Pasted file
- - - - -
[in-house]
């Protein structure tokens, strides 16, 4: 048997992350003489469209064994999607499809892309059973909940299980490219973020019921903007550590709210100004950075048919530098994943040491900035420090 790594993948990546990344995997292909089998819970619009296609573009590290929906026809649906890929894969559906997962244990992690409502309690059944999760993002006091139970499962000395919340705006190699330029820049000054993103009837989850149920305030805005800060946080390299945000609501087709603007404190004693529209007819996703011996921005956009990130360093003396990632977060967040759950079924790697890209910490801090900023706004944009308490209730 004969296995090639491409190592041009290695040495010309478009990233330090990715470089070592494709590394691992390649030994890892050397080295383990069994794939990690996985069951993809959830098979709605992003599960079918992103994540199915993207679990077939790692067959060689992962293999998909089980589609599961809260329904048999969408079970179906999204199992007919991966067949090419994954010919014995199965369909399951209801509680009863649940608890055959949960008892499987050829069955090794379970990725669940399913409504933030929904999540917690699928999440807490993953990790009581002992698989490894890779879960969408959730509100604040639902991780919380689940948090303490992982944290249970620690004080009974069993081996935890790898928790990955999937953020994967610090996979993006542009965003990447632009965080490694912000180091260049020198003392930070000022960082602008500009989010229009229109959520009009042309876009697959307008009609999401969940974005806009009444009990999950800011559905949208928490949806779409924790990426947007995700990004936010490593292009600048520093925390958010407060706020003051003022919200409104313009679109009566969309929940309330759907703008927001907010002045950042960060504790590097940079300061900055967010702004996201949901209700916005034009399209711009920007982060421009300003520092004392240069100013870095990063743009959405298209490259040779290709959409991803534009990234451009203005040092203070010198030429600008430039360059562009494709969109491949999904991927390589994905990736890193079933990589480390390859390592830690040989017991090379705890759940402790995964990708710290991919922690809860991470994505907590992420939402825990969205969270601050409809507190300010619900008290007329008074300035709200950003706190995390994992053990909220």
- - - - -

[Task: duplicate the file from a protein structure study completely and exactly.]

[in-house]
């Protein structure tokens, strides 16, 4: 048997992350003489469209064994999607499809892309059973909940299980490219973020019921903007550590709210100004950075048919530098994943040491900035420090 790594993948990546990344995997292909089998819970619009296609573009590290929906026809649906890929894969559906997962244990992690409502309690059944999760993002006091139970499962000395919340705006190699330029820049000054993103009837989850149920305030805005800060946080390299945000609501087709603007404190004693529209007819996703011996921005956009990130360093003396990632977060967040759950079924790697890209910490801090900023706004944009308490209730 004969296995090639491409190592041009290695040495010309478009990233330090990715470089070592494709590394691992390649030994890892050397080295383990069994794939990690996985069951993809959830098979709605992003599960079918992103994540199915993207679990077939790692067959060689992962293999998909089980589609599961809260329904048999969408079970179906999204199992007919991966067949090419994954010919014995199965369909399951209801509680009863649940608890055959949960008892499987050829069955090794379970990725669940399913409504933030929904999540917690699928999440807490993953990790009581002992698989490894890779879960969408959730509100604040639902991780919380689940948090303490992982944290249970620690004080009974069993081996935890790898928790990955999937953020994967610090996979993006542009965003990447632009965080490694912000180091260049020198003392930070000022960082602008500009989010229009229109959520009009042309876009697959307008009609999401969940974005806009009444009990999950800011559905949208928490949806779409924790990426947007995700990004936010490593292009600048520093925390958010407060706020003051003022919200409104313009679109009566969309929940309330759907703008927001907010002045950042960060504790590097940079300061900055967010702004996201949901209700916005034009399209711009920007982060421009300003520092004392240069100013870095990063743009959405298209490259040779290709959409991803534009990234451009203005040092203070010198030429600008430039360059562009494709969109491949999904991927390589994905990736890193079933990589480390390859390592830690040989017991090379705890759940402790995964990708710290991919922690809860991470994505907590992420939402825990969205969270601050409809507190300010619900008290007329008074300035709200950003706190995390994992053990909220």